Mark MacKinnon tells the story of Naief Abazid — who, at the urging of some older boys, graffitied a school wall on a lark in Daraa, Syria, at age 14. The “writing on the wall” enraged Syria’s Baathist dictatorship, and became the source of ignition in the Syrian war.
In her essay in Pacific Standard, Rahawa Haile writes about identity, the anxiety of origins, and the search for a grounded life in unstable, isolating locales. Born to Eritrean parents, Haile grew up in Miami, Florida, speaking English and Tigrinya in a low land of built of hurricane deposits that felt doomed to rising sea levels. […]
The intensification of the War for the Greater Middle East after 9/11 revealed unsuspected defects in America’s basic approach to raising its military forces. Notwithstanding the considerable virtues of our professional military, notably durability and tactical prowess, the existing system rates as a failure. The All-Volunteer Force is like a burger from a fast-food joint: […]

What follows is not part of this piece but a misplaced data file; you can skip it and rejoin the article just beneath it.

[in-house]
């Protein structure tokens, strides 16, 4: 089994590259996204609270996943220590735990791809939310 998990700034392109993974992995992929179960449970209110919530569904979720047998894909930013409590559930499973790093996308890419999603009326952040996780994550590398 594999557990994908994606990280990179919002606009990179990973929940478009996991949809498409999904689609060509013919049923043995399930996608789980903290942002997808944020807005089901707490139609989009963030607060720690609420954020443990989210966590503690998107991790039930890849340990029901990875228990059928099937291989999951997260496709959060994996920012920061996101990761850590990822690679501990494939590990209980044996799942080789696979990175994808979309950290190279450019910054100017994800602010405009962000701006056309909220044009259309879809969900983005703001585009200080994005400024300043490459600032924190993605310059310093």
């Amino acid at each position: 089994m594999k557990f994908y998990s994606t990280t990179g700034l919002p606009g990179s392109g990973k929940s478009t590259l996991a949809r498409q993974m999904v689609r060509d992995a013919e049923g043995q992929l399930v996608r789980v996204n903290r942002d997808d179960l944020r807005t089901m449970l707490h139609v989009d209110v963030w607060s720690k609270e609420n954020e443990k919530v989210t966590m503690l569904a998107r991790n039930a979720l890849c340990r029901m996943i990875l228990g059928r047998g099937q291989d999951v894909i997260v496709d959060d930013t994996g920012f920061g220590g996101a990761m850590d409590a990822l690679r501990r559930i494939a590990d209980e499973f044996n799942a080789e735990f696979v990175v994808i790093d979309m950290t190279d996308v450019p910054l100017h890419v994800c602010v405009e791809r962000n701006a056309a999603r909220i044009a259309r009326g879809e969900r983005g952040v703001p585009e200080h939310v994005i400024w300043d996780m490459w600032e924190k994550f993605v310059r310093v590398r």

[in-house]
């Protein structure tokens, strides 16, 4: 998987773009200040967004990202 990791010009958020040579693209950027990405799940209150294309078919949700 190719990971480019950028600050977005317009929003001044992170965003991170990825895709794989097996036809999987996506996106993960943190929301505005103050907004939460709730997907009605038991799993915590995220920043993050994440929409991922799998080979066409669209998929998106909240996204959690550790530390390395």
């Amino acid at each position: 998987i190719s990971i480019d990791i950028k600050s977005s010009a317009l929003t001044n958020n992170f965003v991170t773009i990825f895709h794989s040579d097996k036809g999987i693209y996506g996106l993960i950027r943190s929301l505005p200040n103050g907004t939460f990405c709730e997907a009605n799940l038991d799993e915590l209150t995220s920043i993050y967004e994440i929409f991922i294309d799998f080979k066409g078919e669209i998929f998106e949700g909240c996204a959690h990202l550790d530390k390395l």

Nathan Deuel | Friday Was the Bomb | May 2014 | 21 minutes (5,178 words) For our latest Longreads Member Pick, we’re thrilled to share a full chapter from Friday Was the Bomb, the new book by Nathan Deuel about moving to the Middle East with his wife in 2008. Deuel has been featured […]